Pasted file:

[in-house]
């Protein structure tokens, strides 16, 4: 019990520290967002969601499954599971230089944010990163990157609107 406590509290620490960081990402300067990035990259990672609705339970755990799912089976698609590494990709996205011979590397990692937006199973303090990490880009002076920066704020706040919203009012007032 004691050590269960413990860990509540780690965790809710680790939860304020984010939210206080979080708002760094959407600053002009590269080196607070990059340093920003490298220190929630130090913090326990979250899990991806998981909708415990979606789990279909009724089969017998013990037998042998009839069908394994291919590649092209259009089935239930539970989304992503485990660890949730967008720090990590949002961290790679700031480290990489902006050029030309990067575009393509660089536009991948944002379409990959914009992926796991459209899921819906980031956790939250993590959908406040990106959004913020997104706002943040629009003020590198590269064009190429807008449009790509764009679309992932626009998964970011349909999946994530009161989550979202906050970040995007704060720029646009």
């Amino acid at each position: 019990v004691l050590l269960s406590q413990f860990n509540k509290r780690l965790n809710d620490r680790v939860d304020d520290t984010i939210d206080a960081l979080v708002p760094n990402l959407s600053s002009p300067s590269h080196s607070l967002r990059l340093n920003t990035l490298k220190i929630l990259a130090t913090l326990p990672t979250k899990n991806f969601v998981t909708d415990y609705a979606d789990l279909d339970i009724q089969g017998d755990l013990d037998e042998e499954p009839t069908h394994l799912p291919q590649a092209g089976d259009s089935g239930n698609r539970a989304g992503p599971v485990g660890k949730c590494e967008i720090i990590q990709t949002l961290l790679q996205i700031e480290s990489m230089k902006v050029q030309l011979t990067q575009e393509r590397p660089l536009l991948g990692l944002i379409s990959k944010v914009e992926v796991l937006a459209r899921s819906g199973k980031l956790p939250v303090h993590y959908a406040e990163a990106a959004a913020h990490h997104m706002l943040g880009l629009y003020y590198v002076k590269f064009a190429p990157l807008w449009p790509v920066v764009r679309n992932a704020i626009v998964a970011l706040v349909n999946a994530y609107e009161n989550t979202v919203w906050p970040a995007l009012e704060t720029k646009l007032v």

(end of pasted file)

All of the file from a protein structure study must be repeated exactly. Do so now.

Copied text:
[in-house]
């Protein structure tokens, strides 16, 4: 019990520290967002969601499954599971230089944010990163990157609107 406590509290620490960081990402300067990035990259990672609705339970755990799912089976698609590494990709996205011979590397990692937006199973303090990490880009002076920066704020706040919203009012007032 004691050590269960413990860990509540780690965790809710680790939860304020984010939210206080979080708002760094959407600053002009590269080196607070990059340093920003490298220190929630130090913090326990979250899990991806998981909708415990979606789990279909009724089969017998013990037998042998009839069908394994291919590649092209259009089935239930539970989304992503485990660890949730967008720090990590949002961290790679700031480290990489902006050029030309990067575009393509660089536009991948944002379409990959914009992926796991459209899921819906980031956790939250993590959908406040990106959004913020997104706002943040629009003020590198590269064009190429807008449009790509764009679309992932626009998964970011349909999946994530009161989550979202906050970040995007704060720029646009």
């Amino acid at each position: 019990v004691l050590l269960s406590q413990f860990n509540k509290r780690l965790n809710d620490r680790v939860d304020d520290t984010i939210d206080a960081l979080v708002p760094n990402l959407s600053s002009p300067s590269h080196s607070l967002r990059l340093n920003t990035l490298k220190i929630l990259a130090t913090l326990p990672t979250k899990n991806f969601v998981t909708d415990y609705a979606d789990l279909d339970i009724q089969g017998d755990l013990d037998e042998e499954p009839t069908h394994l799912p291919q590649a092209g089976d259009s089935g239930n698609r539970a989304g992503p599971v485990g660890k949730c590494e967008i720090i990590q990709t949002l961290l790679q996205i700031e480290s990489m230089k902006v050029q030309l011979t990067q575009e393509r590397p660089l536009l991948g990692l944002i379409s990959k944010v914009e992926v796991l937006a459209r899921s819906g199973k980031l956790p939250v303090h993590y959908a406040e990163a990106a959004a913020h990490h997104m706002l943040g880009l629009y003020y590198v002076k590269f064009a190429p990157l807008w449009p790509v920066v764009r679309n992932a704020i626009v998964a970011l706040v349909n999946a994530y609107e009161n989550t979202v919203w906050p970040a995007l009012e704060t720029k646009l007032v």